Study Suggests Doctors Prescribe ‘Food as Medicine’

April 18, 2019

A new study suggests that doctors return to more natural and holistic roots by prescribing healthy foods and an improved diet for some Americans.  Long stuck in a culture where unhealthy diets and chemical-laden foods have become normal, many doctors are now breaking the mold – but it’s good and bad at the same time.

Those doctors who choose to prescribe a healthy diet feel that simply improving the quality of the foods a person eats could save the healthcare industry billions of dollars. Although this is far from a new concept, it is nice to see Western medicine doctors try something new instead of jumping to prescribe the latest and greatest Big Pharma pill loaded with side effects. 

These pill prescriptions also come at a time when a patient is already sick while prescribing a healthy diet could prevent major costs down the road.  In an effort to stop a preventable disease before it starts, some researchers and medical professionals are pushing for programs that would let doctors prescribe healthy foods and force insurers to cover those foods. This would inevitably lead to a change in eating habits that could help patients shift to a health-promoting diet from a disease-causing one, the researchers have claimed.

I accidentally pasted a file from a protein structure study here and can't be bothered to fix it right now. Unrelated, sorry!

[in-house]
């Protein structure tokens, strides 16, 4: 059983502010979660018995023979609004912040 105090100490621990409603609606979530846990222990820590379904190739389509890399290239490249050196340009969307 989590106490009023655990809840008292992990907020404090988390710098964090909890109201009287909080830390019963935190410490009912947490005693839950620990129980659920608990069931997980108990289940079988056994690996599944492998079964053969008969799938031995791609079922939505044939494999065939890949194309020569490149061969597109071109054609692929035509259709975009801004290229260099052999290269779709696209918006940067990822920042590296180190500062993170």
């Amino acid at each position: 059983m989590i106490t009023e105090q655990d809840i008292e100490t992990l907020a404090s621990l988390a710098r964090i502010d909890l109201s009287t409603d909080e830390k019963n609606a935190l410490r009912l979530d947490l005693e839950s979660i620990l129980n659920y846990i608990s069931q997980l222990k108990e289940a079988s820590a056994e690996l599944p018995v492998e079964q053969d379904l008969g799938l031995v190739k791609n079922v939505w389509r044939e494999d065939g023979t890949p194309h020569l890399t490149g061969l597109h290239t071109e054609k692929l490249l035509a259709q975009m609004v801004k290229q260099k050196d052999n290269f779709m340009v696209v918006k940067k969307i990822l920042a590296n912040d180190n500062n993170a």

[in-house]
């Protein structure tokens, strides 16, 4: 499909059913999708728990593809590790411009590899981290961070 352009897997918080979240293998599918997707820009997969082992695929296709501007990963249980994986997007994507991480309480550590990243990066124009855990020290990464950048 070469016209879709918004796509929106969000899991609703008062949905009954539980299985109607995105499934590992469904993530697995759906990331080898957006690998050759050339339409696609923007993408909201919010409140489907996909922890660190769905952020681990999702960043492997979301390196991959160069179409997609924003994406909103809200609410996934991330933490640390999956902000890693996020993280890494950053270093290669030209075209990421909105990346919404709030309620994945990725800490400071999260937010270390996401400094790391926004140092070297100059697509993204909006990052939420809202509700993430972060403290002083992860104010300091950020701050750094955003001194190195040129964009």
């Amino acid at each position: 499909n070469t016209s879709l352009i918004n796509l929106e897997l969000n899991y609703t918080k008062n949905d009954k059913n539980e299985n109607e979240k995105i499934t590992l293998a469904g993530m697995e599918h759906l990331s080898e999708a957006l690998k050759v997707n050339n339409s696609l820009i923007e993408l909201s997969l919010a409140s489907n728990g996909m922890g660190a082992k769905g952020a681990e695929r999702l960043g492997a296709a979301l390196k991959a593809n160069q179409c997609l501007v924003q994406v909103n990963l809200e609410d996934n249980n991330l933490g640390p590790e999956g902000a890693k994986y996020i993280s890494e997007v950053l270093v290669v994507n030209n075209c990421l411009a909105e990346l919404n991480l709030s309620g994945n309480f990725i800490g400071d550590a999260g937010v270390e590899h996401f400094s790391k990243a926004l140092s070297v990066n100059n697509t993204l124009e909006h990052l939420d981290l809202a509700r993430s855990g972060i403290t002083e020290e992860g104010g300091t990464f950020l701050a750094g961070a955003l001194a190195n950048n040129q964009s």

According to Popular Science, these types of healthy eating programs work. Subsidizing fruits, vegetables, and other healthy foods under Medicare and Medicaid could prevent millions of cases, as well as the deaths associated from cardiovascular disease, according to a new model. It would prevent hundreds of thousands of diabetes cases, as well, and save billions of dollars in healthcare costs.

“The power of food as medicine is increasingly clear,” said the study’s author Dariush Mozaffarian, dean of the Friedman School of Nutrition Science and Policy at Tufts University. The idea of treating food (which is the nourishment we all need to survive) as a key element of healthcare is catching on across the healthcare industry, says Rita Nguyen, Medical Director of Healthy Food Initiatives at Zuckerberg San Francisco General Hospital.

“People are recognizing the common sense of it all,” she says. “We spend so much on healthcare, and our outcomes are abysmal. We don’t invest in prevention.” And many are now saying a switch to healthier eating habits is all that’s needed to improve your chances of well-being.

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